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MOBY - Play : The B-Sides Edition   Print  E-mail 
Written by Graham Reed  
Sunday, 10 October 2004
"Why does his album sell so well?"

Whatever you think of the fact that "Play" is the first album in history to have every single track licensed for advertising (and its 420+ adverts to date), there is no doubting that it is Moby's finest, most cohesive album to date. Surely its mass media manipulation and overkill has some bearing on the fact that's its sold 5 million copies this year so far, a ridiculous amount of records, Moby cross over artist of the ear without doubt. 

Of course, when a record company sells records, the first thing it wants to do is sell even more. That's where this little idea of "Play" the boxset comes in. Now, yet another ploy to sell yet more records, the almost obligatory double CD extra exclusive tracks idea. Now, Moby has done this for both of his previous studio releases to date (the guitarpunk ambient "Animal Rights" and the wildly eclectic "Everything is Wrong"), so this should coem as little surprise, except to those Moby fans (like myself) who already own the album, it's a rip off. Especially if you've bought all six of the singles, as many Moby fans have,  and both CD's of them too... but that aside, if you don't own "play" already, this is the best opportunity to snap it up. And there's more singles to come too... 

"Play" itself is a stunningly crafted album, seamlessly and shamelessly stealing old blues and soul records into a new blueprint that curiously retro yet so very now it seems like it'll be out of date in half an hour... yet somehow remaining timeless. Its no coincidence that the singles you know (Honey, Run on, Why does my heart feel so bad?) are all the ones with the vocal hooks stolen from old soul singers, underlain with soothing and smooth synth lines and catchy beats. That's the key to it's timelessness, the fact that these songs have already been around for decades before Moby reworked the vocals and claimed them as his own, which of course, they're not. It's like hes decided to take all the things that made Massive Attack and Roni Size so favourable to the coffee table market, and exploit it for every last shifted unit of product. I can just see this album permeating every party for the next 10 the advertising execs in 1991,around with "Nevermind" blasting out of their car stereos proclaiming it like so cutting edge...the album is however, as cutting edge as a chocolate fire guard wrapped in asbestos.

The animal is devoid of the unusual eclecticness that marks Moby out as a unique artist: whereas "Animal Rights" was in the most part a full on metal-punk album, and "Everything is Wrong" varied from classical piano to thrash metal, "Play" inhabits an entirely different sonic palette. It's a lot less varied, with no guitar tracks at all, ranging from cheesy dance to the soulful coffee table d n' b pop that seems to his speciality. An unexceptional album, except of course, if you wonder how the hell its sold so many copies. An album whose impact has been diminished by over-familiarity, by over exposure, by its very blandness.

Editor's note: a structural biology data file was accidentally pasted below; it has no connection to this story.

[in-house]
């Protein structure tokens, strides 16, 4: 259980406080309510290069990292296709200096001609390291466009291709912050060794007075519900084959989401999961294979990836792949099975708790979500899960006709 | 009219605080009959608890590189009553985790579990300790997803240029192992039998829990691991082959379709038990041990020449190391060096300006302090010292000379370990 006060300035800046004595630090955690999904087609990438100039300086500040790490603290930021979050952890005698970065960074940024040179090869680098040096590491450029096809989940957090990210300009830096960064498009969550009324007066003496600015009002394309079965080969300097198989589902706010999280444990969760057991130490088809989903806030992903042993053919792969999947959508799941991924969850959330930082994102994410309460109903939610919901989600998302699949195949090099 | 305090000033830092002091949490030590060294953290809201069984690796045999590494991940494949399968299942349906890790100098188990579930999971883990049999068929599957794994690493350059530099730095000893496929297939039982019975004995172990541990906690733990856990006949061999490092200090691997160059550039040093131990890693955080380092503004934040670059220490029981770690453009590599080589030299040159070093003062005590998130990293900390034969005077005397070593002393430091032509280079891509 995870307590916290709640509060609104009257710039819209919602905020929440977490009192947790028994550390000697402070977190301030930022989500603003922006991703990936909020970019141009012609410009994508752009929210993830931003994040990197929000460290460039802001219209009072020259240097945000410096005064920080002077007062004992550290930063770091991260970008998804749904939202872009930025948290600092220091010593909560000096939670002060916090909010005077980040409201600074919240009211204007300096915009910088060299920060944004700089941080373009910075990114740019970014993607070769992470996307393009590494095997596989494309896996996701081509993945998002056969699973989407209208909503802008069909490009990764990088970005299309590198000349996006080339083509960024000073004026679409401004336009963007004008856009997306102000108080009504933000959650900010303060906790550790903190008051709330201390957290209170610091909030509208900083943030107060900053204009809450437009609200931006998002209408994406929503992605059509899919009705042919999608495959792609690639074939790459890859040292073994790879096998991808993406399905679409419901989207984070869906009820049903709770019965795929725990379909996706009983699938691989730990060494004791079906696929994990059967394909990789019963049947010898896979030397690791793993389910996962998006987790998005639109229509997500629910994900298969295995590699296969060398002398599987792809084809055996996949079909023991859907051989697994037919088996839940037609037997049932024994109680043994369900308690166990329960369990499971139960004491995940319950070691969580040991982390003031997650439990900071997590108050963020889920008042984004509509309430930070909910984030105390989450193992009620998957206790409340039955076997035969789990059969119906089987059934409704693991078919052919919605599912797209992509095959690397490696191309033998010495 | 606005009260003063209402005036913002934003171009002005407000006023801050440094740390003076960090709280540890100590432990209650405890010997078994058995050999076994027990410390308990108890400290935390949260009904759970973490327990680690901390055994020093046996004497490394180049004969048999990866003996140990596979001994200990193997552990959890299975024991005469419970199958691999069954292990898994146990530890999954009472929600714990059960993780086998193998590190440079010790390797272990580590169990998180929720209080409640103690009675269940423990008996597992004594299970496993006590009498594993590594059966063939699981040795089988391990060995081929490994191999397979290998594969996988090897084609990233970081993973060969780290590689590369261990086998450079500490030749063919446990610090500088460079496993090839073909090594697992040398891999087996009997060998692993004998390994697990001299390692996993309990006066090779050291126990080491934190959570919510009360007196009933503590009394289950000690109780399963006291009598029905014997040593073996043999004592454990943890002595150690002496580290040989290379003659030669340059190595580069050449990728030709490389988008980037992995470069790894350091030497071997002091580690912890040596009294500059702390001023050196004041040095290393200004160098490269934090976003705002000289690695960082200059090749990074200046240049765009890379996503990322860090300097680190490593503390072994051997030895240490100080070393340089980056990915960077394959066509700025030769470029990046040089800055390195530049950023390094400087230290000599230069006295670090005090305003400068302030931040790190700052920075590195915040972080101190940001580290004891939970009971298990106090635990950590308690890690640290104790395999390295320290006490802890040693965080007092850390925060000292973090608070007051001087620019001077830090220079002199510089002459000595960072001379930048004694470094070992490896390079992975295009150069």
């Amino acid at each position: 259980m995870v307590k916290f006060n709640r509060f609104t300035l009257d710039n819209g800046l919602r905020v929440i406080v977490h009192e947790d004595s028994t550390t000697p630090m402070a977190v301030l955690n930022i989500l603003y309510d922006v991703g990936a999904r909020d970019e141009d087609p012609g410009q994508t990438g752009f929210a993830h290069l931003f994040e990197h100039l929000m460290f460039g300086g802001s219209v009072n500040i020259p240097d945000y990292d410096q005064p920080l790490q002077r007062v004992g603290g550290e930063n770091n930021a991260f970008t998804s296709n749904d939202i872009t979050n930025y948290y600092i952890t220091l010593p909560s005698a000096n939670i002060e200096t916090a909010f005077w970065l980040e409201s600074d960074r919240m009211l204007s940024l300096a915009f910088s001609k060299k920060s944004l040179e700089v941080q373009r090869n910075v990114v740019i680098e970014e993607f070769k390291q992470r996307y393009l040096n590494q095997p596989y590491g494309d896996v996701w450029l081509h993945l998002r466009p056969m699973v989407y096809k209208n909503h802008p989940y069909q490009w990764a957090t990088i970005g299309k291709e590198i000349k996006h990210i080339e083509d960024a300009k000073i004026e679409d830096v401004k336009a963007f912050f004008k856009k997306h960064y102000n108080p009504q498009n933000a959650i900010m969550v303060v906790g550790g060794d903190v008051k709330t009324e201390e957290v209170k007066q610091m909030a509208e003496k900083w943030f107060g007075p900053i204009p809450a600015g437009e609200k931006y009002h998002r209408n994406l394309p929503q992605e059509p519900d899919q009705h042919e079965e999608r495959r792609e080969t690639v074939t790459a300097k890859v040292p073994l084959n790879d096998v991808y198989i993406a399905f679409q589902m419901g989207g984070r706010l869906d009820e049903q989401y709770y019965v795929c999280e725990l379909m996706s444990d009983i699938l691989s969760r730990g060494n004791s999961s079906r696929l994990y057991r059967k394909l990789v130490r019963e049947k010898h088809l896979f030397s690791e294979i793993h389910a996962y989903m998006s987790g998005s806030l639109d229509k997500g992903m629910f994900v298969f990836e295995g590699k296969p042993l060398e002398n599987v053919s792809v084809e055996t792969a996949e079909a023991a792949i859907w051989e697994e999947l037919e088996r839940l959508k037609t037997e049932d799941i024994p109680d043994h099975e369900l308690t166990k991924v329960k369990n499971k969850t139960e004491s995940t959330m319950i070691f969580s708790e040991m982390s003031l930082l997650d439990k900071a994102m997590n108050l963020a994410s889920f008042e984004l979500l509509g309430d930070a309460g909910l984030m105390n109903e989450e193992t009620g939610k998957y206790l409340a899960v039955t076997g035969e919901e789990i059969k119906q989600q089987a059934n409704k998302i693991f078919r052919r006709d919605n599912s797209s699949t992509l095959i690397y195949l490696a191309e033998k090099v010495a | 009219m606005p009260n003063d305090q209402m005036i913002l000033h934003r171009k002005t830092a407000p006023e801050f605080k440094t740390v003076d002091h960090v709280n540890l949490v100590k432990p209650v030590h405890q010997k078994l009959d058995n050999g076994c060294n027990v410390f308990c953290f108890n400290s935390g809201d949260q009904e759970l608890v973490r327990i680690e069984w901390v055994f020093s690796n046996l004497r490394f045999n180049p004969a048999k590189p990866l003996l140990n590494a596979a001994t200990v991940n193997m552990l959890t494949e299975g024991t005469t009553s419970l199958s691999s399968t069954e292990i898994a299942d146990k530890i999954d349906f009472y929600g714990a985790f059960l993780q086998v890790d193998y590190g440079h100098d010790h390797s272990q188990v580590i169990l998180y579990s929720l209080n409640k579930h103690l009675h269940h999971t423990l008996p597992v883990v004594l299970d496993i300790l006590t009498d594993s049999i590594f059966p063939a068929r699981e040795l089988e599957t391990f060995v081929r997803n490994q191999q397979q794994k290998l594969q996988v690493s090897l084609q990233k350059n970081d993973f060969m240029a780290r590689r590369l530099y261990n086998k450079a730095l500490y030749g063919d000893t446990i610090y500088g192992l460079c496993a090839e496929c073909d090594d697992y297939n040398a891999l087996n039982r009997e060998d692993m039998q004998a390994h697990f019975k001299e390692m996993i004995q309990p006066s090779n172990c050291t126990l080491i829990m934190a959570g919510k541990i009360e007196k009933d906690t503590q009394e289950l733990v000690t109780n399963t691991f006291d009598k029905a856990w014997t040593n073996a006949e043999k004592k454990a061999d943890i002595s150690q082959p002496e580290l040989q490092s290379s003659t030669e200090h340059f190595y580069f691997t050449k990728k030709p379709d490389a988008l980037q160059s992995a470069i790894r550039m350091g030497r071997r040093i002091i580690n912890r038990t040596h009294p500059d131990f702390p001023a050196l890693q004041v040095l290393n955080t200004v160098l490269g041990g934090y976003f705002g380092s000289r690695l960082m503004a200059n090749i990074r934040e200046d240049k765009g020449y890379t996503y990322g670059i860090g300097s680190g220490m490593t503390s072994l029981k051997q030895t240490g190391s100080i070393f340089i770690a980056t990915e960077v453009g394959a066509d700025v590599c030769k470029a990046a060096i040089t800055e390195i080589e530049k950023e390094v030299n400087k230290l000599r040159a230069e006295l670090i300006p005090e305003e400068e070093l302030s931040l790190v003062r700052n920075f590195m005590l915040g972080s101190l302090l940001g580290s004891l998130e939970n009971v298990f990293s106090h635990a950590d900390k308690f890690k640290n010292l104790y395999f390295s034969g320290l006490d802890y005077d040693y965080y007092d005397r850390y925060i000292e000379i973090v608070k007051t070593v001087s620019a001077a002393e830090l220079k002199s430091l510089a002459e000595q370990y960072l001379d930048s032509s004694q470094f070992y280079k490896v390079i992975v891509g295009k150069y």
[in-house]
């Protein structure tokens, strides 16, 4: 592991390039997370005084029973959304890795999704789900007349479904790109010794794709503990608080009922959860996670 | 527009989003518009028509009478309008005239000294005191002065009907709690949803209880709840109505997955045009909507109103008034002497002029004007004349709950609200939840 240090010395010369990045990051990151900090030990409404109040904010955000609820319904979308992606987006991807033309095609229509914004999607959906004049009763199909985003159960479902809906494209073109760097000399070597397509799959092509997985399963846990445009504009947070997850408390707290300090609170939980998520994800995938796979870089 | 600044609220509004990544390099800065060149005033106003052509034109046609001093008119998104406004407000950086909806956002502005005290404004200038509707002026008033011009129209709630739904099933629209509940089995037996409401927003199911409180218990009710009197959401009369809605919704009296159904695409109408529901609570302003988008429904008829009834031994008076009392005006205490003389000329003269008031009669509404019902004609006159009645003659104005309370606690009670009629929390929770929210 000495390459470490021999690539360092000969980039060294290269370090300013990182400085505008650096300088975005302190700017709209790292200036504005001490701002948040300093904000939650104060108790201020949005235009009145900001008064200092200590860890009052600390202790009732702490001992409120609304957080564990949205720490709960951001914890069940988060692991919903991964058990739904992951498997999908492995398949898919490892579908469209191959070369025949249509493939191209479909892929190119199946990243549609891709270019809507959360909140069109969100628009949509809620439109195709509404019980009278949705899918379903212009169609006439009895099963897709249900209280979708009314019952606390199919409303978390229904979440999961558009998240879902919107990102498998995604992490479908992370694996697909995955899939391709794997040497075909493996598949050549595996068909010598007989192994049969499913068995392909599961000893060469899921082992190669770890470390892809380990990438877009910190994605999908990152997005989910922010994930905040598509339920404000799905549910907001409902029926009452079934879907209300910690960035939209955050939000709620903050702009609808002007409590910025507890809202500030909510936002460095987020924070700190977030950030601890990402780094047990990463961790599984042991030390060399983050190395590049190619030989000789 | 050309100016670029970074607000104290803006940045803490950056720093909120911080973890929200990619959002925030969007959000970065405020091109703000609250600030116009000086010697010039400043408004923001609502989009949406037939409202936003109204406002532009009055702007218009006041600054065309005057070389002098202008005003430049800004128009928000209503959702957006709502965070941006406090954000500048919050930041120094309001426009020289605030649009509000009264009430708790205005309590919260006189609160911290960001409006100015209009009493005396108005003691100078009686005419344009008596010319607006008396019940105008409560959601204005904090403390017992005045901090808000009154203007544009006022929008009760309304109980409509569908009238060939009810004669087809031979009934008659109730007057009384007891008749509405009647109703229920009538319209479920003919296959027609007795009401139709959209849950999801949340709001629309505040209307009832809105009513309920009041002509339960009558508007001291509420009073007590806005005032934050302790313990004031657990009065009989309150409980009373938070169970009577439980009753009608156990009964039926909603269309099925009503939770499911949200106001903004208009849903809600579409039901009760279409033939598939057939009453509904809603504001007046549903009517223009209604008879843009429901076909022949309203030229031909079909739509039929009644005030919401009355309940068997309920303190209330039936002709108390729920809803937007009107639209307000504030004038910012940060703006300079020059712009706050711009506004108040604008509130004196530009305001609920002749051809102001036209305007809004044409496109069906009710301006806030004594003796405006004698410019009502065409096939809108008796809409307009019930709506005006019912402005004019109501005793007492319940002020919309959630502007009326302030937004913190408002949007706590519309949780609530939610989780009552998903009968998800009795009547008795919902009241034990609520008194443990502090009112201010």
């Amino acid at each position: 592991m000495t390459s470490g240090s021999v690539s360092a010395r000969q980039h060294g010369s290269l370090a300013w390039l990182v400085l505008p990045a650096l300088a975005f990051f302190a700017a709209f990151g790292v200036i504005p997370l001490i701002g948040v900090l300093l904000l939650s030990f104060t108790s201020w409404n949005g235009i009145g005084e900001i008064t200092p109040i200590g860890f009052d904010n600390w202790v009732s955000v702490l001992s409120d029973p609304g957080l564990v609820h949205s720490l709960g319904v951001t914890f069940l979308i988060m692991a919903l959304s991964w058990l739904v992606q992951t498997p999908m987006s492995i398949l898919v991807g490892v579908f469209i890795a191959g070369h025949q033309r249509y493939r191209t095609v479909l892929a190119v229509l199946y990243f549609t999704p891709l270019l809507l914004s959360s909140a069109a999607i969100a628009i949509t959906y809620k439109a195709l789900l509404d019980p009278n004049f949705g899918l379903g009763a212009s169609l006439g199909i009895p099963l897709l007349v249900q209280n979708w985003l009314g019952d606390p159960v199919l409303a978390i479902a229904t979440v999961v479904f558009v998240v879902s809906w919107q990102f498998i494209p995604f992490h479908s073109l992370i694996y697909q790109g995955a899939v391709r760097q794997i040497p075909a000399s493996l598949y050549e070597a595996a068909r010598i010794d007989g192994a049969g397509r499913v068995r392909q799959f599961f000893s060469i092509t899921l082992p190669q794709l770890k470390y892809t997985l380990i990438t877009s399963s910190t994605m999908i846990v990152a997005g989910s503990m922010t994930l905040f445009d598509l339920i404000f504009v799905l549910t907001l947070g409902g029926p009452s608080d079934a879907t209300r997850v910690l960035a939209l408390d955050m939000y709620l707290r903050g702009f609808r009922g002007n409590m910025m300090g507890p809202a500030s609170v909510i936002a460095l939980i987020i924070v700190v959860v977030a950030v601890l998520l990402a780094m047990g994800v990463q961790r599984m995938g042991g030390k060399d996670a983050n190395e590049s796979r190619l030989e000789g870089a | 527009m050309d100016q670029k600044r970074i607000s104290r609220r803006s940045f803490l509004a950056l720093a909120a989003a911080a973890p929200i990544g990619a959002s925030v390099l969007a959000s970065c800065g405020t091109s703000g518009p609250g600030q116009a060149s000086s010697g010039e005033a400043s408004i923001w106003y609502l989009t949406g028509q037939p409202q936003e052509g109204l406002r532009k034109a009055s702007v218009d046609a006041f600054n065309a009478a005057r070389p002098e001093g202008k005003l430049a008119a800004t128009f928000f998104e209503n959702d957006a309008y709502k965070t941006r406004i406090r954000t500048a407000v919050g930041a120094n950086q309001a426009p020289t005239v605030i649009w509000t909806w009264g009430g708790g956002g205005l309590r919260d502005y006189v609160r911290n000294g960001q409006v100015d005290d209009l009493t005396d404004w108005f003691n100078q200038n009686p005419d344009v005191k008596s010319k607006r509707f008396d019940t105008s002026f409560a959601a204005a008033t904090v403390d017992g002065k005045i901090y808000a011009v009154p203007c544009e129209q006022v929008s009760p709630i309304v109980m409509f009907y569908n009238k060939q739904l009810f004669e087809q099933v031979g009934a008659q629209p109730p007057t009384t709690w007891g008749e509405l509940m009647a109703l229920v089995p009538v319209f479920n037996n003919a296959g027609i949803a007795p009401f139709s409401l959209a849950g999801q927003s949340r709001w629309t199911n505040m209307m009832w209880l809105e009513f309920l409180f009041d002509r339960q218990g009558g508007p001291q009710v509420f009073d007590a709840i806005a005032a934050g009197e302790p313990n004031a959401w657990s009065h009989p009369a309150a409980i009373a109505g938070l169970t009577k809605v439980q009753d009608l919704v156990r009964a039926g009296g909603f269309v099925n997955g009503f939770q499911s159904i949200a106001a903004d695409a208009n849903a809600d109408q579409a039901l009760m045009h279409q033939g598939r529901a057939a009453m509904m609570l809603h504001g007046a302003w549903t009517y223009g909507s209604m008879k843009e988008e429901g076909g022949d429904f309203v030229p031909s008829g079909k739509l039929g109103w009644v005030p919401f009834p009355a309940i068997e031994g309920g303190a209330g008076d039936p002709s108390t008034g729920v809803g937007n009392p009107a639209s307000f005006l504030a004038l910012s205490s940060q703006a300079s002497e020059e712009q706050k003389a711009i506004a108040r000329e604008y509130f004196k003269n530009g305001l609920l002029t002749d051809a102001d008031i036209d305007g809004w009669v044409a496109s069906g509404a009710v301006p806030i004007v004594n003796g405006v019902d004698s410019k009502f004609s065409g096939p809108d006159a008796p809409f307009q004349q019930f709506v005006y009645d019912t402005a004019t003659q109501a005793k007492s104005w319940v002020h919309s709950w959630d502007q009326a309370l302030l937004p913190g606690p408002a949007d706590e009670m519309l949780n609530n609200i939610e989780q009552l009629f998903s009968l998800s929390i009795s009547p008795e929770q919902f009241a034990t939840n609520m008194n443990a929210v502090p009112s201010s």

The main attraction of this reissue is "Play: the B-Sides", the second CD of this collection, featuring 11 tracks not on the original album. Whereas the original album of play has 18 tracks in 64 minutes, this second CD puts in 11 tracks in just over an hour, allowing the ideas more room to develop and expand. If anything, this B-Sides album is a sister album to its original, and a great many tracks would not have been out of place on the original.

The B-sides album is also a lot less commercial, but nonetheless smooth and delicate. Owing more to the smooth melodic electronic listening music techno of Moby's own "Voodoo Child" side project, which was designed to allow Moby to make electronica fairly anonymously, this album is a smooth electronic soundscape. With the exception of one track this album is mostly uninterrupted by his annoying habit of stealing vocal hooks from the talented. The opening track "Flower", (which you may know as the opening credits of the otherwise lame actioneer "Gone in 60 seconds"), once a contender for a single, is the highlight (although this is the track with the vocal hook on it, again stolen from the an old soul/blues record).  The rest of the second CD is following similar sonic territory as the "Play" CD, and to the most extent interchangable, smooth, clean, melodic, unexceptional but mainly pleasant.

If you don't own the album, and want it , buy this version, otherwise, pass it by.  There far more radical music out there, you won't miss it. It'll wash over you like the waves on the beach.


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